I have a cohort of patients for which I have 2 separate polygenic risk scores. I would like to produce a quantile plot such as this one:

example quantile plot

To do so, I have first divided the PRS score into quantiles, generating the weight_total_PRS_quantile factor with 10 levels, and then produced a logistic model, and finally calculated ORs for each quantile like so:

logistic<-glm(formula = diagnosis ~ weight_total_PRS_quantile, data = scaled_total_PRS, family = binomial, na.action = "na.omit")
total_PRS_ORs<-exp(cbind(coef(logistic), confint(logistic))) 

This works. However, I am now working with combined or partitioned PRSs. So the model I'm fitting is something like:

logistic<-glm(formula = diagnosis ~ PRS_partition1_quantile + PRS_partition2_quantile, data = scaled_total_PRS, family = binomial, na.action = "na.omit")

When I then exponentiate the coefficients I get one OR for each PRS_partition1_quantile, and one OR for each PRS_partition2_quantile. Can I combine these 2 ORs into one? The 2 PRS compartments are independent of each other, it would be a bit like a model calculating the odds for a car accident depending on completely independent predictors, such as how much the driver has drunk and if it's raining. If I had independent ORs, can I combine them into one, such as by adding them up? This would be useful to be able to show the "total OR" for the model for each quantile.


2 Answers 2


"Combining" the ORs is not well defined here. As a post-hoc estimation, eliminating the effect of one to focus on the other is impossible. They are analytically separated. For instance, a $2 \times 2 \times 2$ table has:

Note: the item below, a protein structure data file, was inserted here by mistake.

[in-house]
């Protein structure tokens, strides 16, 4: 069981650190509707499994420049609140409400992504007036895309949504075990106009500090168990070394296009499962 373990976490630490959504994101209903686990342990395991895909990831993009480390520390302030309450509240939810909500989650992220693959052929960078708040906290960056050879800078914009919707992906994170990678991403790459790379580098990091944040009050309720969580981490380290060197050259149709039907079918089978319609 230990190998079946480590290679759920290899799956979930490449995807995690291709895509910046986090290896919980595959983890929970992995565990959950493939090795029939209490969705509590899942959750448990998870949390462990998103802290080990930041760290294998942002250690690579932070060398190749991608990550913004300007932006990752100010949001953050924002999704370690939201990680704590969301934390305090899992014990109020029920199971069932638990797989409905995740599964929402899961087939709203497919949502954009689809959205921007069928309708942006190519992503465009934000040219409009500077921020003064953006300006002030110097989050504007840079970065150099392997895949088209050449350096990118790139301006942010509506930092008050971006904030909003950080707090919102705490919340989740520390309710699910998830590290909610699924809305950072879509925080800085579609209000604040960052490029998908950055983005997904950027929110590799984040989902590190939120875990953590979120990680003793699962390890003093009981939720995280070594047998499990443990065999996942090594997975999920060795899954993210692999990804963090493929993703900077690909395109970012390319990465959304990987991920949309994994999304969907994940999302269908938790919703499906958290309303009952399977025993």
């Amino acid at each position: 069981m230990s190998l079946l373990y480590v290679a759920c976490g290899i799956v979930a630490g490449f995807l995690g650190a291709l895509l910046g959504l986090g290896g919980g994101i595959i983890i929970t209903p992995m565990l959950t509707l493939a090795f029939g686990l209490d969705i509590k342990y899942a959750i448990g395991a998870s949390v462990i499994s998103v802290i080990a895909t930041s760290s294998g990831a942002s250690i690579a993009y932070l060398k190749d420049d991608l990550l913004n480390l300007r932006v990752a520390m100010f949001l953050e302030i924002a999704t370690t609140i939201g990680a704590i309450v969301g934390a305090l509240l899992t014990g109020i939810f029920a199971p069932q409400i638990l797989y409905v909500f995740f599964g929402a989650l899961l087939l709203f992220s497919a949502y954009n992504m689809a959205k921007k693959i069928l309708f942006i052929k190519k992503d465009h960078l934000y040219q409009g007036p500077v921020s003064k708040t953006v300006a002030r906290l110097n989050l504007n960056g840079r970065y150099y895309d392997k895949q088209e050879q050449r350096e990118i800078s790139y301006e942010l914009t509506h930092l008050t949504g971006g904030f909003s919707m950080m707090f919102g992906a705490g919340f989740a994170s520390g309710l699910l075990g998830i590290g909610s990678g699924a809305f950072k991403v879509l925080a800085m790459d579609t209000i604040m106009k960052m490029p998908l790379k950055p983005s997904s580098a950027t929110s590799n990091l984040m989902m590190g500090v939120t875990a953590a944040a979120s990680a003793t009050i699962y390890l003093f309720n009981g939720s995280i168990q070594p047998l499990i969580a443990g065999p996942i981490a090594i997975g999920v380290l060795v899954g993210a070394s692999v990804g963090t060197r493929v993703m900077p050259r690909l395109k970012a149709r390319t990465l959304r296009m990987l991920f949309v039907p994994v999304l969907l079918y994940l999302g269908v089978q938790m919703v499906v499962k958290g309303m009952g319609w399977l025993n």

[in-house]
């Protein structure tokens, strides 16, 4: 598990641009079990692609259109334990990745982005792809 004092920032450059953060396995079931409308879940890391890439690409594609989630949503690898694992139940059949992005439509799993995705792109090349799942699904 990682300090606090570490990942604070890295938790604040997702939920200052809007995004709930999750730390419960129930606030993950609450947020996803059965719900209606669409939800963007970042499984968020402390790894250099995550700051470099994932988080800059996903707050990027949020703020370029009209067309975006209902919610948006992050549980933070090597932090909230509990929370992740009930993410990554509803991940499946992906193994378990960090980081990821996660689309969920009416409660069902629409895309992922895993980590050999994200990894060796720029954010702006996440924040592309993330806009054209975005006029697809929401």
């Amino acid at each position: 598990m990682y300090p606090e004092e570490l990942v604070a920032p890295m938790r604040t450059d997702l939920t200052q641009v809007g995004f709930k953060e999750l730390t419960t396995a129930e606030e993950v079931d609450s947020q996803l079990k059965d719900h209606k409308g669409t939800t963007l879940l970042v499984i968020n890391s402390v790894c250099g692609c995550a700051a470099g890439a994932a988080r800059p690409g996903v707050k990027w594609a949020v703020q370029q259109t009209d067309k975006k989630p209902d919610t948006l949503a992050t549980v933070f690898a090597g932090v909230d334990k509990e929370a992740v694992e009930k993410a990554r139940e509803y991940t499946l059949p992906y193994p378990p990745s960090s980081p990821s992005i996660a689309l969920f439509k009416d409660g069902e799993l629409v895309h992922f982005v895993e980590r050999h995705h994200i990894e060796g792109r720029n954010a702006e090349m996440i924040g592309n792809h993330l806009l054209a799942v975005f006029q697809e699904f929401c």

$$ \begin{array}{c|cccc} & W=0 & &W = 1 && \\ & X & \bar{X} & X & \bar{X} \\ \hline Y & a & b & r & s \\ \bar{Y} & c & d & u & v \\ \end{array}$$

The Mantel Haenszel OR for X is $ OR_{MH} = (ad (abcd) + rv (rsuv))/ (bc(abcd) + su (rsuv))$ whereas the crude OR for X is $OR = (a+r)(d+v)/ ((b + s) (c +_u)$. This is essentially the non-collapsibility of the OR, you can't predict marginal effects without essentially generating predicted values for the entire data structure which is the same as fitting multiple models. But a crude OR may have a range of conditional effects which are generally of more interest when presenting a logistic model to an audience. Consider an approach that I outline below: visualize the conditional effects using a something like a multigrid approach.

x <- 1:10
w <- 1:4
X <- expand.grid(x=x,w=w)
X$yhat <- with(X, plogis(-5 + 0.2*x - 0.3*w + 0.1*x*w))
X$seyhat <- with(X, yhat*(1-yhat) / sqrt(10))
yrange <- c(0, max(X$yhat+X$seyhat))


by(X, X$w, function(subX) {
  with(subX, {
    plot(x, yhat, ylim=yrange, xlab=paste('W =', unique(w)))
    segments(x, yhat-seyhat, x, yhat+seyhat)

This "coplot" is especially useful to address comments such as "PRS1 and PRS2 are independent" - they may be independent of each other but still multiplicative in the net effect.

enter image description here

  • $\begingroup$ Dear @AdamO,<br/> many thanks for your reply. I am no statistician and I cannot really understand what is happening here. What is W here? And what are X, Y etc? If I do data.frame(table(df$diagnosis, df$PRS_partition1_quantile, df$PRS_partition2_quantile)) I obtain a table like so:> data.frame(t) Var1 Var2 Var3 Freq 1 healthy 1 1 16604 2 disease 1 1 12 ... 49 healthy 5 5 16519 50 disease 5 5 162 Can I then calculate a combined OR for disease, given belonging to class 1..5 of PRS1 and class 1..5 of PRS2? Many thanks in advance $\endgroup$